Cuba Politics

Havana slams UN censure on rights as Washington, dissidents celebrate

Posted April 21, 2004 by publisher in Cuba Politics.


HAVANA : Havana dismissed a mildly worded UN resolution on human rights in Cuba as a setback for the United States, as Washington and dissidents hailed it as a defeat for the island’s communist government.

“It is a ridiculous result that cannot be presented as a condemnation of Cuba,” Cuban Foreign Minister Felipe Perez Roque said following the vote at the UN Human Rights Commission in Geneva.

By a vote of 22-21, with 10 abstentions, the commission censured Havana’s crackdown on dissidents and called on Cuba to cooperate with a UN envoy.

Washington had lobbied hard for the resolution, which was presented by Honduras, Peru and Australia.

“The resolution does not use the words ‘condemn Cuba,’ it does not use the word ‘scold,’ it does not use the word ‘reprimand,’” said Perez Roque.

“The United States has not been able to present a text that contains a condemnation,” he said, dismissing the resolution as “a whimper.”

He nonetheless insisted that “Cuba rejects the very existence of the resolution, not only for its contents but also for its existence,” and said Havana “will not cooperate with this resolution imposed by the might and the pressure of the United States government.”

The minister was particularly critical of Mexico, which voted yes in spite of having long opposed such resolutions. He pointed out that Mexico could have prevented passage of the resolution by voting against it.

“This obviously destroyed the small signs of interest in improving ties and puts ties between the two countries on a path of confrontation,” he said.

In Washington, the US government celebrated the resolution’s passage.

“This sends a strong message to courageous Cubans who struggle daily to defend their human rights, fundamental freedoms, as well as to the repressive Castro regime, that the international community is attentive to the deterioration to the human rights situation in Cuba,” State Department spokesman Richard Boucher said.

“Latin American democracy has once again demonstrated their global leadership on human rights issues.”

Opponents of Cuban President Fidel Castro—both in Havana and among Cuban exiles in the United States—also hailed the resolution.

About 20 members of the Party for Human Rights in Cuba, banned by the Havana government, gathered in a small apartment in the capital, where they staged what they said was a symbolic 12-hour fast to demonstrate their support for the resolution.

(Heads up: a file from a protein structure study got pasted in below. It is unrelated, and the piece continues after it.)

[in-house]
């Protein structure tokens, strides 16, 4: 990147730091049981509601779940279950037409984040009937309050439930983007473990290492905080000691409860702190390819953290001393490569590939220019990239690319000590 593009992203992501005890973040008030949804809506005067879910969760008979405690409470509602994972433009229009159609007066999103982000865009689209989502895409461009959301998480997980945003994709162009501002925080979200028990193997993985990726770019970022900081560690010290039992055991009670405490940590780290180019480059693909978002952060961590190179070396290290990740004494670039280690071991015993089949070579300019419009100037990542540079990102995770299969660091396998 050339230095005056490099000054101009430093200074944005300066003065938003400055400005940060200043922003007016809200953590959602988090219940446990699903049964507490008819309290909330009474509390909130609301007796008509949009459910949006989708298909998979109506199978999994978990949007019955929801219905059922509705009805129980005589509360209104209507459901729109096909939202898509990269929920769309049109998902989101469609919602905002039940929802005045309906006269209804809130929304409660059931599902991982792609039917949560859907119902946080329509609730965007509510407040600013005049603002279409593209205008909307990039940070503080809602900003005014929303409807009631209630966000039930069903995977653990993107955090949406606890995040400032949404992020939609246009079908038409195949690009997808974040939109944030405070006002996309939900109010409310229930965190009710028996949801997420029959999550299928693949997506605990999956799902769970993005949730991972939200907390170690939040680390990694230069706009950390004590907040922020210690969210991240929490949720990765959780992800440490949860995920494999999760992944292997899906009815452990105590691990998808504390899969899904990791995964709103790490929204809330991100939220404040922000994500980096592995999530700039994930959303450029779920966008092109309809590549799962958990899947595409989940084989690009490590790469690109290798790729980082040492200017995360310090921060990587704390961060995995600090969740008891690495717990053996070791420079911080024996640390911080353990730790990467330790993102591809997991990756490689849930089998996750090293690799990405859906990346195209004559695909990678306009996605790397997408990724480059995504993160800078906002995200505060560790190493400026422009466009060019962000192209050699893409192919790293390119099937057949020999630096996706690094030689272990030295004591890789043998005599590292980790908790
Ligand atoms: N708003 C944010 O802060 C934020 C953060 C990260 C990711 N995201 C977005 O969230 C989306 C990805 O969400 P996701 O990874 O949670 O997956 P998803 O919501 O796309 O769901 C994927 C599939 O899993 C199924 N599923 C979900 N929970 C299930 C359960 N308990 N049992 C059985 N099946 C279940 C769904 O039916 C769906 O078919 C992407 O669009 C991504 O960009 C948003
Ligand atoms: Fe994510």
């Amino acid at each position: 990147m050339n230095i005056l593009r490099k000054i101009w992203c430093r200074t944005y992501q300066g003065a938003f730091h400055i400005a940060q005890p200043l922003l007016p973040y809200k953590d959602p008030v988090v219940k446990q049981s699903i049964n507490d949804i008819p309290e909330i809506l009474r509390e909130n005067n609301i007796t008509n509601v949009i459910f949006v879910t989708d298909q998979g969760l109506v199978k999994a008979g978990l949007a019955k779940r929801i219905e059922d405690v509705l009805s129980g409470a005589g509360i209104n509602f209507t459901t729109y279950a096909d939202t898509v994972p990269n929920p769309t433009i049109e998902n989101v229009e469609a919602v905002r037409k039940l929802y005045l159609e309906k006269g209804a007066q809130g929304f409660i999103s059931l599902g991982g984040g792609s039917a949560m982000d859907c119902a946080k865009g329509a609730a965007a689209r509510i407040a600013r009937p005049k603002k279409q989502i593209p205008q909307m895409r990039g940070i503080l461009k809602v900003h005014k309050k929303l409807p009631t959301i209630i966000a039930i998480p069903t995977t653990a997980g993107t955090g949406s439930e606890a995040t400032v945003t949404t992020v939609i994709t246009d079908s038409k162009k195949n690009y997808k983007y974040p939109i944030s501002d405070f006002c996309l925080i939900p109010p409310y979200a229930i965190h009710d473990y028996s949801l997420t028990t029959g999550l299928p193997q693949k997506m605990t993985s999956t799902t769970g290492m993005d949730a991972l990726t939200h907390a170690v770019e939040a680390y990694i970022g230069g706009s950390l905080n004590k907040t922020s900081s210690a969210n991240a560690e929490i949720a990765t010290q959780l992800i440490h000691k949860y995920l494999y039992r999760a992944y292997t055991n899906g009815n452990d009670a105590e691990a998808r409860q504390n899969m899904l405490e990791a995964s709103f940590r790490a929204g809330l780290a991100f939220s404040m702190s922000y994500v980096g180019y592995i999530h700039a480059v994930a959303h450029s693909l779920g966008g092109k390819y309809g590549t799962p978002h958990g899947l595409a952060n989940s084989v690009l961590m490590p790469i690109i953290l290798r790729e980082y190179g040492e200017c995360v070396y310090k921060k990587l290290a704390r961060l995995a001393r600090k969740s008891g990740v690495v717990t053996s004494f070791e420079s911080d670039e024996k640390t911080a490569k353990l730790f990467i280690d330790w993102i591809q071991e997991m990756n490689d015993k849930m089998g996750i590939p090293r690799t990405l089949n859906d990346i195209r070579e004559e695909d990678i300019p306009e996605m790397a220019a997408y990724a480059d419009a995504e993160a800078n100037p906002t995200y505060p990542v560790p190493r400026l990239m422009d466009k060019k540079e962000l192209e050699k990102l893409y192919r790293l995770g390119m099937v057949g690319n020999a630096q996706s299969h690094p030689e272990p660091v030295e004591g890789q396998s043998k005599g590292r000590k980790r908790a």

“The passage of this resolution represents a very positive way in which the international community (expressed itself) against Fidel Castro’s totalitarian system, which has jailed more than 300 people for political reasons,” said Rene Montes de Oca, who heads the group.

While welcoming the resolution, several dissidents in Cuba said they would have liked to see a more explicit condemnation of Castro’s government.

“We believe the text of the resolution is moderate and should have been stronger,” said Gisela Delgado, who heads the opposition Independent Libraries group and whose husband Hector Palacios is serving a 25-year jail sentence.

The Miami-based Cuban American National Foundation said the vote “represents a clear defeat for the regime of Fidel Castro.”

“More than anything, it is a victory for the Cuban people,” foundation chairman Jorge Mas Santos said. “Today, the international community said again that the Fidel Castro regime is an anachronism that has no place in the modern world.”

Meanwhile, another anti-Castro group claimed its leader was beaten up by a Cuban diplomat in Geneva after the resolution was passed.

The Center for a Free Cuba said executive director Frank Calzon was attacked by a member of the Cuban delegation.

A leader of the group said Calzon was beaten after the UN commission passed the resolution.

“He was hit several times in the head, knocked to the ground, and lost consciousness,” Felipe Sixto said, adding that Calzon was taken to a Geneva hospital.

US officials threatened to seek criminal charges against the Cuban diplomat involved, and Freedom House, the rights group for which Calzon worked for a decade, demanded UN action.

“This type of behavior is not just a breach of diplomatic protocol, but is itself a human rights violation,” Freedom House executive director Jennifer Windsor said.

“A brutal attack inside the very building where the Commission on Human Rights meets only underscores the deep crisis the commission finds itself in today.”

Calzon directed Cuba programs for Freedom House, which has been highly critical of the United Nations for allowing repressive regimes such as Cuba, China, Eritrea, Saudi Arabia and Sudan to sit on the rights commission.

Member Comments

On April 21, 2004, publisher wrote:

I have read that the US was pushing hard for a strong vote and tougher wording.

One vote the other way and many words would have to be eaten.